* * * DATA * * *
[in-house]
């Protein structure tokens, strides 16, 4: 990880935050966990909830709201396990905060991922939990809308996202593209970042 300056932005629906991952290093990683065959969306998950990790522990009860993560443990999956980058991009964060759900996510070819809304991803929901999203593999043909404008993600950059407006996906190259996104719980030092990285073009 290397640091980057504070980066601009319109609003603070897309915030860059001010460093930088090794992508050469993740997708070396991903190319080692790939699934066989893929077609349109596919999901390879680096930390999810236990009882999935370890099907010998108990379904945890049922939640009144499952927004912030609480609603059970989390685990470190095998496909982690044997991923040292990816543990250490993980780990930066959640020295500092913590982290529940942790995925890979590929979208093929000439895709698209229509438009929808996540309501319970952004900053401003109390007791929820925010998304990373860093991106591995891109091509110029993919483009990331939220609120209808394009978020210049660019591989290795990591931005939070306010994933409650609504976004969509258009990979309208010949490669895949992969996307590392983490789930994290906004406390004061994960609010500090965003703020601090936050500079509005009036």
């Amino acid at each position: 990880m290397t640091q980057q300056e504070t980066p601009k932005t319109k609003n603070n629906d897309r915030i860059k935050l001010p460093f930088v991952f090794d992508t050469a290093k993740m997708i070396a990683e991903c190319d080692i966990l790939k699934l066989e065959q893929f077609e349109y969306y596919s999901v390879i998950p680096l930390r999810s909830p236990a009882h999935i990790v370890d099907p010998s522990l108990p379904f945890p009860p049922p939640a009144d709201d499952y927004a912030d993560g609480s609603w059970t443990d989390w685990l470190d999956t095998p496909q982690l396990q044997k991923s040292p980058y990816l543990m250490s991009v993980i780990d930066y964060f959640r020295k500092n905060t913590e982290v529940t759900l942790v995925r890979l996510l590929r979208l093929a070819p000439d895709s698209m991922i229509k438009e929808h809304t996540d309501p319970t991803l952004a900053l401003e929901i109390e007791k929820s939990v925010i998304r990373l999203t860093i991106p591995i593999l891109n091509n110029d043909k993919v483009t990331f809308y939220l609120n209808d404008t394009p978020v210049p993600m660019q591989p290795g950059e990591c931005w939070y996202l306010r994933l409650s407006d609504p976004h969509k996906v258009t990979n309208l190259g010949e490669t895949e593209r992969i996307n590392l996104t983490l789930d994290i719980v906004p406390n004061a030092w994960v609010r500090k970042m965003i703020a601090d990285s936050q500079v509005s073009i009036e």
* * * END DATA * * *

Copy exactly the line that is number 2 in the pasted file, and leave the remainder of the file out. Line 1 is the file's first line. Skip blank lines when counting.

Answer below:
């Protein structure tokens, strides 16, 4: 990880935050966990909830709201396990905060991922939990809308996202593209970042 300056932005629906991952290093990683065959969306998950990790522990009860993560443990999956980058991009964060759900996510070819809304991803929901999203593999043909404008993600950059407006996906190259996104719980030092990285073009 290397640091980057504070980066601009319109609003603070897309915030860059001010460093930088090794992508050469993740997708070396991903190319080692790939699934066989893929077609349109596919999901390879680096930390999810236990009882999935370890099907010998108990379904945890049922939640009144499952927004912030609480609603059970989390685990470190095998496909982690044997991923040292990816543990250490993980780990930066959640020295500092913590982290529940942790995925890979590929979208093929000439895709698209229509438009929808996540309501319970952004900053401003109390007791929820925010998304990373860093991106591995891109091509110029993919483009990331939220609120209808394009978020210049660019591989290795990591931005939070306010994933409650609504976004969509258009990979309208010949490669895949992969996307590392983490789930994290906004406390004061994960609010500090965003703020601090936050500079509005009036």